DISCLAIMER: This is NOT a petition, a complaint, or an issue of insensitivity that the internet is ever so prone to these days.
Toronto is the epicentre of the creative community in Canada. All of these factors may or may not have influenced your decision to live in this beautiful beast of a city, but we are here now and that’s what’s important.
Surprisingly, an overwhelming number of residents believe the city has become too loud. We think those people are actually in the minority, and if complainants can dial 311 about “noise”, those of us who enjoy the city’s bustling culture and nightlife can take a few minutes to respond.
Sneaky Dee’s started as a family business in 1987. We’ve been lucky enough to be adopted by our many diverse patrons as a local institution. Home and incubator for a countless number of musicians, artists, residents and tourists, we’re proud to be ingrained in our local community. Everyone from Arcade Fire to Fucked Up has graced the darkly lit upstairs stage, and has helped Dee’s make its mark as a cultural institution.
In our three decades of booking, promoting, and producing shows, we’ve experienced our fair share of run-ins with Toronto by-law enforcement officers responding to noise complaints. Between Dee’s and our sister venue, The Hard Luck, we’ve invested a considerable amount of money in soundproofing in an effort to minimize any stray notes and tones that our neighbors may consider a nuisance. We’d like to think that these investments have been more than would be reasonably expected of someone in our position. We know how important music is to our community so, for us, the expenses are worth it if it means we all get along. Compromise, right?
Unfortunately, that hasn’t been the case. In spite of our geography – anchored firmly in the heart of urban Toronto – we are involved in noise disputes with a regularity that would make you cringe. We are not alone in this issue. The City of Toronto is currently conducting a review of the city’s current noise by-laws, and more than a handful of Toronto’s storied, active venues have spoken up just as we are now. Meetings have been productive, and people are working towards positive, long-term solutions on this issue. We are hopeful that these discussions will lead to a change in how Toronto’s noise bylaws are set up, and administered. The existing laws and ways of enforcing them are causing serious issues when it comes to running music venues like ours in Toronto.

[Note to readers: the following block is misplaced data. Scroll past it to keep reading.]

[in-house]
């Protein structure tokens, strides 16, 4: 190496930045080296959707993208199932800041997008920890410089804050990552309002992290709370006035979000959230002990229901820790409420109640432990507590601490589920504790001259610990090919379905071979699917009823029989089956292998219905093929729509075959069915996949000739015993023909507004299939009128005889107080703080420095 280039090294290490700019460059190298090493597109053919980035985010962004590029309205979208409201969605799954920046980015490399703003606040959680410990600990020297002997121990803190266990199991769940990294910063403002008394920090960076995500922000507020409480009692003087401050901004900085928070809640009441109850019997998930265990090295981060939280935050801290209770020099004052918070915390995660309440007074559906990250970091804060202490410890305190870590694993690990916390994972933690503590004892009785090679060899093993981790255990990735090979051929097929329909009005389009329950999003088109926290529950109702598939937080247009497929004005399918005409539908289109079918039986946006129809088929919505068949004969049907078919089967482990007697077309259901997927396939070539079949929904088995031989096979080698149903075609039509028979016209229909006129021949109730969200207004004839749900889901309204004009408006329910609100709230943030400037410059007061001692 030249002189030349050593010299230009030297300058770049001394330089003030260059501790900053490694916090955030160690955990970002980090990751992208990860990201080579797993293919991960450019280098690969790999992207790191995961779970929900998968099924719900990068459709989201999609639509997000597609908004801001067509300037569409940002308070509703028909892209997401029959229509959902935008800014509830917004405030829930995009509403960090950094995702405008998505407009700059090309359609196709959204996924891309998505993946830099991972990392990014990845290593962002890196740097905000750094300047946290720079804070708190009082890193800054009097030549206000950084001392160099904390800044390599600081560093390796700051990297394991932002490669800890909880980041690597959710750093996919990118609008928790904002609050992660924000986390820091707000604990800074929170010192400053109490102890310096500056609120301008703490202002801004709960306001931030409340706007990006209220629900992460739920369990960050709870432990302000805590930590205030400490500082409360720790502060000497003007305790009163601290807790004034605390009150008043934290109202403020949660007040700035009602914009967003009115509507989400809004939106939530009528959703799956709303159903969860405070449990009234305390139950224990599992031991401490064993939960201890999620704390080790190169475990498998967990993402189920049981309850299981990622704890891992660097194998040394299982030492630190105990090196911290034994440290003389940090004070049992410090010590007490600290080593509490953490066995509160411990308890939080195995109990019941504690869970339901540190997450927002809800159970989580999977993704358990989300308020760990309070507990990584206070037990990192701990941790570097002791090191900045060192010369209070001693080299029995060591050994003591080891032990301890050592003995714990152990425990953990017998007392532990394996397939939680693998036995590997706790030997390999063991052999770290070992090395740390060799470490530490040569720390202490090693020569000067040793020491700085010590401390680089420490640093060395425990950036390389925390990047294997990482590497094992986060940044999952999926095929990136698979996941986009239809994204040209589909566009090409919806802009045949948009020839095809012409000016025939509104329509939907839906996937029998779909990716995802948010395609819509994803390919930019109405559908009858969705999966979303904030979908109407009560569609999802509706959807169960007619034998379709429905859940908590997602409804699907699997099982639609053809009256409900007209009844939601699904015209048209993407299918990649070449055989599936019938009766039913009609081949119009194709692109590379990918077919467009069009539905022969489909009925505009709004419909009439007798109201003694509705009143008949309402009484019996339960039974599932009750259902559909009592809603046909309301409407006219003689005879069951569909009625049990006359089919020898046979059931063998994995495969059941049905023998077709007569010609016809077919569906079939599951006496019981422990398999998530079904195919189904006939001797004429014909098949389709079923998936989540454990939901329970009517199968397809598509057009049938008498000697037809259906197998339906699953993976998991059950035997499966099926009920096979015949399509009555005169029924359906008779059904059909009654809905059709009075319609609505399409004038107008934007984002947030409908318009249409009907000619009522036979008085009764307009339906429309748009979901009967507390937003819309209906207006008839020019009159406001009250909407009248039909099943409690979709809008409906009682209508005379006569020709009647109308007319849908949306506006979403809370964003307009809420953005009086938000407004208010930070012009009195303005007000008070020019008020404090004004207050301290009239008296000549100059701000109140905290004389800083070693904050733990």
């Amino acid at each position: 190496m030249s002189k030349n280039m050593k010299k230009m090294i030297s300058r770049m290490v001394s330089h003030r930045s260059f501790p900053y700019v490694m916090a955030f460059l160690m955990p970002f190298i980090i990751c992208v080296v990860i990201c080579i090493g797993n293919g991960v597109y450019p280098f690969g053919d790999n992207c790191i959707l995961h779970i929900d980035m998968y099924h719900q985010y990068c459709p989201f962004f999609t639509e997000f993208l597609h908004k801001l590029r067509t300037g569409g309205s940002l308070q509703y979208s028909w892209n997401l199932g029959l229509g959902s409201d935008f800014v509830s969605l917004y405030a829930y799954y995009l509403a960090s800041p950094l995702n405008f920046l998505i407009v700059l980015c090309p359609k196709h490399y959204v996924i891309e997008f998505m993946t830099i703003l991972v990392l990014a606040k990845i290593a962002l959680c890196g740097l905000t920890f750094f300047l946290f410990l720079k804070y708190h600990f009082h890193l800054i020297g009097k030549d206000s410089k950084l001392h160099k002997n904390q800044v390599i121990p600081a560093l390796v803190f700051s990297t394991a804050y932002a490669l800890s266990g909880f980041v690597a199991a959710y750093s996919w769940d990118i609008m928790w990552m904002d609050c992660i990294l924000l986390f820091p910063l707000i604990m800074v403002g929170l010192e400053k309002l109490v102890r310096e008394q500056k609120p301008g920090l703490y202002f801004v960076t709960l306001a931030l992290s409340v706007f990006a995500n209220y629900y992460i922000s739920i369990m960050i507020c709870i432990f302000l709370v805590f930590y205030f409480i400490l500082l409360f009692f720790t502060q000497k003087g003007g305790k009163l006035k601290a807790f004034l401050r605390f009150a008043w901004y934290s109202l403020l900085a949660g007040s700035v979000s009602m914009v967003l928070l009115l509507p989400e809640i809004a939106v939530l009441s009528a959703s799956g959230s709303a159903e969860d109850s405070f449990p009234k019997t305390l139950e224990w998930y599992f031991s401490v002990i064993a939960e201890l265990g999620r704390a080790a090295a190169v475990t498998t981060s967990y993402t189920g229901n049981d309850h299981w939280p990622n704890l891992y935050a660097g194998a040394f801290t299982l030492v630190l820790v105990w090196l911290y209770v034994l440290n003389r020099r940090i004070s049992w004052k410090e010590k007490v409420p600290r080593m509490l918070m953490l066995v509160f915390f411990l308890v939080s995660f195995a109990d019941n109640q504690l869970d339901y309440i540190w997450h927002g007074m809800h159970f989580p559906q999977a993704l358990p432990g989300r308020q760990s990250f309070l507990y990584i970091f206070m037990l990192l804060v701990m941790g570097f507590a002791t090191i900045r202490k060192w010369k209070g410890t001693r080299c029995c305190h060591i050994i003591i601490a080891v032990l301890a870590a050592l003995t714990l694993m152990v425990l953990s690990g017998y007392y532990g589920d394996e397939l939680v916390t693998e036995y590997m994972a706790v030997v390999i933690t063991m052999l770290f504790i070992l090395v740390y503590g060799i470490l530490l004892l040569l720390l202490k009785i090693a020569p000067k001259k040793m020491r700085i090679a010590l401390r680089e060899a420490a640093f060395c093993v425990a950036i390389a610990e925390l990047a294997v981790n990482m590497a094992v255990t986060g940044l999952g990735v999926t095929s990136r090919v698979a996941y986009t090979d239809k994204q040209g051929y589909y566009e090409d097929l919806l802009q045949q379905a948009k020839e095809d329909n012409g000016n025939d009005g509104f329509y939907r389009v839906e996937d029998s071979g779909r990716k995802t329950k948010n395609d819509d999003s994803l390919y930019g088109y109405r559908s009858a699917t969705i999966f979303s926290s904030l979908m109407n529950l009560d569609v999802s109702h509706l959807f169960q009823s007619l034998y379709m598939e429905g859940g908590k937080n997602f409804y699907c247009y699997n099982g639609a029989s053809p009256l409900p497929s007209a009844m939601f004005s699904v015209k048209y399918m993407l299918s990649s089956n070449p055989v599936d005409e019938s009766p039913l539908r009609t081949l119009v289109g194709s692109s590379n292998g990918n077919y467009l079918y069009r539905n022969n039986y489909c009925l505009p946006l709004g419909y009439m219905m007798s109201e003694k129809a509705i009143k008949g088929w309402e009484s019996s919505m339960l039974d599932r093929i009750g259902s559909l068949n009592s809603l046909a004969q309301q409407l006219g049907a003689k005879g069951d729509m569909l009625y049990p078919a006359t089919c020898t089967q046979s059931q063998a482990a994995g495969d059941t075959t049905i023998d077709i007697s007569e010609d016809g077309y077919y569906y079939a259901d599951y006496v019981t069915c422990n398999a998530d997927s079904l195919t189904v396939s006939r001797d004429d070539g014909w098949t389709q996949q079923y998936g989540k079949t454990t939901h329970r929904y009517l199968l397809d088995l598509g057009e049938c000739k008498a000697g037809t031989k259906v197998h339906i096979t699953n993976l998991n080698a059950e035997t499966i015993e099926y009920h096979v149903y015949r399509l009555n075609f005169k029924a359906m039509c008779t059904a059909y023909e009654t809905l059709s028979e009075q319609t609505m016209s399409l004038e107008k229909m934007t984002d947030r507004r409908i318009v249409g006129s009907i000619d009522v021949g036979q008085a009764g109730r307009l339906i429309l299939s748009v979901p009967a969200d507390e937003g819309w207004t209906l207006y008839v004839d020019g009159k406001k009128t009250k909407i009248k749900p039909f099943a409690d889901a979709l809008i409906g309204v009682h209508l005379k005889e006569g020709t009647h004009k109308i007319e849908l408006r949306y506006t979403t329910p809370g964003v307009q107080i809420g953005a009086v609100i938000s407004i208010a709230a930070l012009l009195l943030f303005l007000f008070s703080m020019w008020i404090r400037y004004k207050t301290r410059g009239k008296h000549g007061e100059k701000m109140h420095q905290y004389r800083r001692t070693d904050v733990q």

What can you do?
Send feedback via e-mail to Jessica Walter (firstname.lastname@example.org) of Municipal Licensing and Standards at the City of Toronto. Tell her that live music should be managed differently, the value of these venues within our community, and how we can all work together to develop an appropriate course of action. We’ve even drafted an e-mail for you below.
We love our city, and we’re proud of the reputation we’ve built as presenters of local and international talent. We look forward to booking shows for years to come and continuing to contribute to the building of a positive creative culture in our community. Art is loud and sometimes messy but a core part of our culture. Let’s not step on our own toes, Toronto.
Thank you for your support!
– Owners of Sneaky Dee’s and Hard Luck Bar
I am writing to express my support for live music in Toronto. As a music fan and concert-goer, I value the work local venue owners and promoters are putting in to keep our city on the cutting edge of industry trends. As a resident of Toronto, my issues with loud noise coming from loud music and community events is far outweighed by the sounds of construction, streetcars, and general street traffic.
I appreciate you considering this, as the ML&S reviews issues related to the noise by-law review process, with a view to smoothly integrating the perspectives of the music community with those of the whole of Toronto